The Dharma Wheel

The Dharma Wheel

This article reviews the Dharma wheel as an integral part of the symbols of Buddhism. Just as the cross is considered in Christianity, the place and position of the dharma wheel is indispensably assured in Indian communities. Also known as the dharmachakra in the Sanskrit rendering, the symbol is named among the eight most auspicious Buddhism symbols. According to Indian Iconography, the other symbols in this regard are the parasol, two golden fish, the conch shell, the lotus, the banner of victory the vase and the eternal knot.


The dharma wheel is, etymologically speaking, an establishment of law as espoused by Buddhist teachings. As one of the ashtamangala of Buddhism, it is one of the longest existing symbols— basing on available and verifiable sources. The symbol made its grand entry on the Buddhist scene in the post-Indus Valley Civilization and gained further notoriety of use in the time of Buddhist King Ashoka. The Buddha, ostensibly, turned this wheel for the first time when he delivered a sermon in the deer park. This, and other turnings of the wheel, bespeak of the movements evident in the Buddhist cosmic order.

Description & Usage

A typical dharma wheel is actually just a normal chariot wheel but with certain numbers of spokes. When these spokes overlap and extend past the wheel, they might be considered spikes— which essential represents various incisive insights. The wheel itself represents the completeness of the dharma. The rim of the wheel speaks of the necessary mindfulness and concentration that the religion teaches.

The spokes, on the other hand appear in different numbers on each dharma wheel symbol. For instance, when the wheel has four spokes, it is indicative of the four dhyanas. When the wheel has eight spokes, it stands for the eightfold path. Indian traditional fork lore holds that the eightfold path is the recommended way through which enlightenment can be obtained. This was first opined by the Buddha in his first treatise after realizing his own enlightenment. The eight, therefore, bear enormous significance to Buddhism and include: The right (Samyang in Sanskrit) view, intention, speech, action, livelihood, effort, mindfulness and concentration.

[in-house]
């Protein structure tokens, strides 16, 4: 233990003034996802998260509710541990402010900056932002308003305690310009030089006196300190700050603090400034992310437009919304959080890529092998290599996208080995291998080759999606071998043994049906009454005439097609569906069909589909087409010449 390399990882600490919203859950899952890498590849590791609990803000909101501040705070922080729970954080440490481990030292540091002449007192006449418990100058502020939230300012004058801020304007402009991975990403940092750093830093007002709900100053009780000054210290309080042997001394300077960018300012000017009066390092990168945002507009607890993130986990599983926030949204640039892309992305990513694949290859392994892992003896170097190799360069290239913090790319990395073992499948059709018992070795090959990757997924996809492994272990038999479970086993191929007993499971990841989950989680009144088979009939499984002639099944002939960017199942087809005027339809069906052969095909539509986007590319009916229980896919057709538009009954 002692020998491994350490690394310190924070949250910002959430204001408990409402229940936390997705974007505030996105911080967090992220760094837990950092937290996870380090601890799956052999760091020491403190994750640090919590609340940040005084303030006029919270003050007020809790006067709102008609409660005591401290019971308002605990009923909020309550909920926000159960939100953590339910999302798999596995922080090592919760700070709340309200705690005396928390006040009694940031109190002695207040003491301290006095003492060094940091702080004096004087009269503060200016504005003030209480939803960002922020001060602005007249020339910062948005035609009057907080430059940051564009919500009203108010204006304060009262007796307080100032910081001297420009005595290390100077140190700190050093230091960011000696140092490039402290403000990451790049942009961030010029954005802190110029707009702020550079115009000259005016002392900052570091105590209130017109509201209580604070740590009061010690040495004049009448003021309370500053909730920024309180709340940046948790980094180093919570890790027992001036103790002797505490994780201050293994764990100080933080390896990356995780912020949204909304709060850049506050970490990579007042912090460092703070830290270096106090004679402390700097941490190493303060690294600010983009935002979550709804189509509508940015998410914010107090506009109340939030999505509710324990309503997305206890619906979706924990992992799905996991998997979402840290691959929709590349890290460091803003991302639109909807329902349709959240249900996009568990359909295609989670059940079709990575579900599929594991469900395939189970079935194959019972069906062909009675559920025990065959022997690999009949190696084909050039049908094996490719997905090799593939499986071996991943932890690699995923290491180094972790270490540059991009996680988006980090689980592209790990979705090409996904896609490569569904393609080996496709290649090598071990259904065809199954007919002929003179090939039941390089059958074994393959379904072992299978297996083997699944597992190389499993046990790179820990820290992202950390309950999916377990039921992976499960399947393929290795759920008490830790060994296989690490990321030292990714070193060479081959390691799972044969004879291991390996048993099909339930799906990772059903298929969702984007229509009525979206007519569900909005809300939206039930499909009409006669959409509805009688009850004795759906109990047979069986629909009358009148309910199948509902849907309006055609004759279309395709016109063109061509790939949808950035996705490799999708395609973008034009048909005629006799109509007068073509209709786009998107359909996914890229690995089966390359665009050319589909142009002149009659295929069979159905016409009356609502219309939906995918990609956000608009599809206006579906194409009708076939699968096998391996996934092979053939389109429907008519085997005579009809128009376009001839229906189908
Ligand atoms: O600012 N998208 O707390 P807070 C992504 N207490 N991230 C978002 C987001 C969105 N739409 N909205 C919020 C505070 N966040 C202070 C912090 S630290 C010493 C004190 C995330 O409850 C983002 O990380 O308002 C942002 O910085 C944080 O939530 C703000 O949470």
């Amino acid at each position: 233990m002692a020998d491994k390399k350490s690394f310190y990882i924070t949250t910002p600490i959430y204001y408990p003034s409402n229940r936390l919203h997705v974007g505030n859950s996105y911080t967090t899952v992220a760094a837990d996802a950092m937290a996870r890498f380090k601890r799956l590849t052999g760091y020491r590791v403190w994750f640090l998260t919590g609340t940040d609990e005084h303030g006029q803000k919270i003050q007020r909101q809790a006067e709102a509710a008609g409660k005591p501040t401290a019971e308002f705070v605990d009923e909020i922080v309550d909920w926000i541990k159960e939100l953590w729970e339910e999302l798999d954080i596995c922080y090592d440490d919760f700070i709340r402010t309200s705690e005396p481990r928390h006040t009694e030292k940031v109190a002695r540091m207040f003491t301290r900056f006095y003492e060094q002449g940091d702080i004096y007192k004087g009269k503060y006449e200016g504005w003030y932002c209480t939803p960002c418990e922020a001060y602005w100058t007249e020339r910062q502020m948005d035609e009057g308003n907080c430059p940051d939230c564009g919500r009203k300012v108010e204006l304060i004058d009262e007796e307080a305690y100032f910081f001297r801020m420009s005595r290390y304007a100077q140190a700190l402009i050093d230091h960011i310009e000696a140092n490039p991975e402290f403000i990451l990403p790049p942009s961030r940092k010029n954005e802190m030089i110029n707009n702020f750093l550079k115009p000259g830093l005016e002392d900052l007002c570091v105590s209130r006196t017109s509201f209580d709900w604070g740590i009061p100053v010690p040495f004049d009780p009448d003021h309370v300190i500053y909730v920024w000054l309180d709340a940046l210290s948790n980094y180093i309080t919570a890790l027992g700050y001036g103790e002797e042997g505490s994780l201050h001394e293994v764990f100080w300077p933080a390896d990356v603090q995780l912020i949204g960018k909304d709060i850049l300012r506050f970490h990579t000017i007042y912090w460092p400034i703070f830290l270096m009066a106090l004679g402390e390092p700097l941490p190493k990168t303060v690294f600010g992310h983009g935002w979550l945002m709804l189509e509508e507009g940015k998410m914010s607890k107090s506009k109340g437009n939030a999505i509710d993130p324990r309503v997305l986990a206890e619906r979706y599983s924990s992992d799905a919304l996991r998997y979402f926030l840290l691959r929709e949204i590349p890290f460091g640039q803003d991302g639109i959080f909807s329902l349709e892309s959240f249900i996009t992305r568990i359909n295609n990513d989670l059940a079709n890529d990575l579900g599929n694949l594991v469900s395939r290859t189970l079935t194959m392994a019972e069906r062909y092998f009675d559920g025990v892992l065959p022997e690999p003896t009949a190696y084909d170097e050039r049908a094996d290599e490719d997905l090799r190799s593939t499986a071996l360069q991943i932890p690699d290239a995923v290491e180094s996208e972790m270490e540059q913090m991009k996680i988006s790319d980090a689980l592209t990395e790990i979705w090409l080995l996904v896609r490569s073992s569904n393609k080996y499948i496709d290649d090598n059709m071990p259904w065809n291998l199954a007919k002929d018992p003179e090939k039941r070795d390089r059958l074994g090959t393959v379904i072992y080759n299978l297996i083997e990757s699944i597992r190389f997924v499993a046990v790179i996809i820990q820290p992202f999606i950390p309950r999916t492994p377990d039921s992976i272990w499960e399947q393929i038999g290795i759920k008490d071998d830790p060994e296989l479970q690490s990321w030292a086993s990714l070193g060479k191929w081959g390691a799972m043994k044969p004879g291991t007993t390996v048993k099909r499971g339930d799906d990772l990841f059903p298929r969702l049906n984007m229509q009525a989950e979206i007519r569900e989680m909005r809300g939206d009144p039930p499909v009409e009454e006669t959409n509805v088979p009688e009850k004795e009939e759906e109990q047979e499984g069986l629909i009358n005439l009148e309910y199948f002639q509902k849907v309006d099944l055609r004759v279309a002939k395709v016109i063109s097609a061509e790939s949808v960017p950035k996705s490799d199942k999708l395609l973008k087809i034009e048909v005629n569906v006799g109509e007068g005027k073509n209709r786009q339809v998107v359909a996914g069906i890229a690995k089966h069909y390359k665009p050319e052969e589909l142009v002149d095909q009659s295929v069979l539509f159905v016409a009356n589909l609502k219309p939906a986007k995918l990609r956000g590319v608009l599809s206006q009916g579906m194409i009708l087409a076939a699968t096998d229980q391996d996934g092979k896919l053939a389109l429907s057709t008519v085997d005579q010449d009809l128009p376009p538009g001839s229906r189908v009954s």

Further, when a wheel has ten spokes, this is indicative of ten directions. This means everywhere. Twelve spokes, further, speak of the twelve links said to be of dependent origination. Twice such a number of spokes represent an additional twelve links needed for liberation from the samsara— the endless rebirth cycle which can only be avoided through the teachings of Buddha. Finally, thirty one spokes indicates the corresponding number of realms of existence as expounded elaborately in Buddhist rendering of the Mandalas (universe) and cosmology.

The wheel is mostly of golden coloration. The center of the wheel may consist of one of the following: the ying-yang symbol, a wheel, or three shapes eddying together (a representation that is said to be of the three treasures: Buddha, dharma, Sangha).

In the modern day, the symbol is widely evident on almost all Indian art and artifacts. The wheel is also seen inscribed on the palms and feet of the Buddha in images and is considered one of the marks of a great man (Thirty two marks make a great man). The symbol is often flanked with two deer, a reminder and indication that the first Sermon of Buddha was in the Deer Park at Sarnath.

In some Indian Iconographic accounts, the wheel is used as a weapon. For instance, in some Tibetan contexts, various vengeful deities can be seen using the wheel in waging war against evil and ignorance. This notion, perhaps, is derived from the god Vishnu image of holding a disc as an ultimate weapon.


In conclusion, the dharma wheel is an important symbol in Indian iconography. The symbol has been used among Indian and Buddhist communities as a depiction of Buddha’s teachings on, profoundly, how one can escape Samsara, conquer evil and realize enlightenment— the desire of every Buddhist. It is also essential in seeking to understand in the Buddhist understanding of the Mangalas (universe) and associated quests for accomplishment and enlightenment. To further buttress this understanding; Tibetans have the ‘Prayer wheel’ which renders various attributes to the wheel, besides considering it as a wheel of law.